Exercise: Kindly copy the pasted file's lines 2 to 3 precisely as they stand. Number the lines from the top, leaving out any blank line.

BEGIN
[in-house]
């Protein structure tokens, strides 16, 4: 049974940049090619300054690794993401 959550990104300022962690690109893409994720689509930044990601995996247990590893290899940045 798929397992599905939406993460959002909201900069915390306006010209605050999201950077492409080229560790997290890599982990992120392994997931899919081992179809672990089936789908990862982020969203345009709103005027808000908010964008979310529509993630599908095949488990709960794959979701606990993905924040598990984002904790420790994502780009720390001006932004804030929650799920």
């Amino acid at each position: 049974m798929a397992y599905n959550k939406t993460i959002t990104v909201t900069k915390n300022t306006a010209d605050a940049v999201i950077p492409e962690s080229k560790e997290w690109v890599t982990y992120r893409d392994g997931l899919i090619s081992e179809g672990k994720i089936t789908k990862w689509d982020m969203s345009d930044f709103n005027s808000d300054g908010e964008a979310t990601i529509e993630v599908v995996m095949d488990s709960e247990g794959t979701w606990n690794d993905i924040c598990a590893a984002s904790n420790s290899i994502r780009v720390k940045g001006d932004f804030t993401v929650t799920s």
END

């Protein structure tokens, strides 16, 4: 049974940049090619300054690794993401 959550990104300022962690690109893409994720689509930044990601995996247990590893290899940045 798929397992599905939406993460959002909201900069915390306006010209605050999201950077492409080229560790997290890599982990992120392994997931899919081992179809672990089936789908990862982020969203345009709103005027808000908010964008979310529509993630599908095949488990709960794959979701606990993905924040598990984002904790420790994502780009720390001006932004804030929650799920």
């Amino acid at each position: 049974m798929a397992y599905n959550k939406t993460i959002t990104v909201t900069k915390n300022t306006a010209d605050a940049v999201i950077p492409e962690s080229k560790e997290w690109v890599t982990y992120r893409d392994g997931l899919i090619s081992e179809g672990k994720i089936t789908k990862w689509d982020m969203s345009d930044f709103n005027s808000d300054g908010e964008a979310t990601i529509e993630v599908v995996m095949d488990s709960e247990g794959t979701w606990n690794d993905i924040c598990a590893a984002s904790n420790s290899i994502r780009v720390k940045g001006d932004f804030t993401v929650t799920s």